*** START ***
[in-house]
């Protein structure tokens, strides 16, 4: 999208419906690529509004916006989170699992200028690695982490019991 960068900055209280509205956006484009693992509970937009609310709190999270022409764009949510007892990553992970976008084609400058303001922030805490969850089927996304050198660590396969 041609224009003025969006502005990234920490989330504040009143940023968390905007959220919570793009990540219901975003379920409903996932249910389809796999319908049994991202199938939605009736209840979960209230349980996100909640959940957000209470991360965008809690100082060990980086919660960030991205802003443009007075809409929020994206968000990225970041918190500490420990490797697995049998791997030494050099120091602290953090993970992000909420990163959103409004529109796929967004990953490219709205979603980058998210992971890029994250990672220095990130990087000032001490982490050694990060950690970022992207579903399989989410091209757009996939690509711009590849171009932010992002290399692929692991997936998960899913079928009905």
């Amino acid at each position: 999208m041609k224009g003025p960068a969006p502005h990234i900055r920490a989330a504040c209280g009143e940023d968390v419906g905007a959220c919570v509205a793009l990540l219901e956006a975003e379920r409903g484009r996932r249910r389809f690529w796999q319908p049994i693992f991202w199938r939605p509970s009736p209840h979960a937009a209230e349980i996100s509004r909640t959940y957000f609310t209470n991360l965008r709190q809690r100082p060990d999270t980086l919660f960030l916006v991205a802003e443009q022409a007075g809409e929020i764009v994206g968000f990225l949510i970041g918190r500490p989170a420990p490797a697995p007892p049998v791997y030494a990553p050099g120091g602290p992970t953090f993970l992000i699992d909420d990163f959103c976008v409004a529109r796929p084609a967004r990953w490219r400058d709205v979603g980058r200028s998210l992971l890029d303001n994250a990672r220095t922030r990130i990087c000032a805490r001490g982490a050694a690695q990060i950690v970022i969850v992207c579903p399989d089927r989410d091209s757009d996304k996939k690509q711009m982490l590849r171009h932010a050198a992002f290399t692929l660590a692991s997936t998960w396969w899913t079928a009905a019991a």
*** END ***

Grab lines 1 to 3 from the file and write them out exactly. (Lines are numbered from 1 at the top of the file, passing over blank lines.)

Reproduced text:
[in-house]
């Protein structure tokens, strides 16, 4: 999208419906690529509004916006989170699992200028690695982490019991 960068900055209280509205956006484009693992509970937009609310709190999270022409764009949510007892990553992970976008084609400058303001922030805490969850089927996304050198660590396969 041609224009003025969006502005990234920490989330504040009143940023968390905007959220919570793009990540219901975003379920409903996932249910389809796999319908049994991202199938939605009736209840979960209230349980996100909640959940957000209470991360965008809690100082060990980086919660960030991205802003443009007075809409929020994206968000990225970041918190500490420990490797697995049998791997030494050099120091602290953090993970992000909420990163959103409004529109796929967004990953490219709205979603980058998210992971890029994250990672220095990130990087000032001490982490050694990060950690970022992207579903399989989410091209757009996939690509711009590849171009932010992002290399692929692991997936998960899913079928009905």
């Amino acid at each position: 999208m041609k224009g003025p960068a969006p502005h990234i900055r920490a989330a504040c209280g009143e940023d968390v419906g905007a959220c919570v509205a793009l990540l219901e956006a975003e379920r409903g484009r996932r249910r389809f690529w796999q319908p049994i693992f991202w199938r939605p509970s009736p209840h979960a937009a209230e349980i996100s509004r909640t959940y957000f609310t209470n991360l965008r709190q809690r100082p060990d999270t980086l919660f960030l916006v991205a802003e443009q022409a007075g809409e929020i764009v994206g968000f990225l949510i970041g918190r500490p989170a420990p490797a697995p007892p049998v791997y030494a990553p050099g120091g602290p992970t953090f993970l992000i699992d909420d990163f959103c976008v409004a529109r796929p084609a967004r990953w490219r400058d709205v979603g980058r200028s998210l992971l890029d303001n994250a990672r220095t922030r990130i990087c000032a805490r001490g982490a050694a690695q990060i950690v970022i969850v992207c579903p399989d089927r989410d091209s757009d996304k996939k690509q711009m982490l590849r171009h932010a050198a992002f290399t692929l660590a692991s997936t998960w396969w899913t079928a009905a019991a």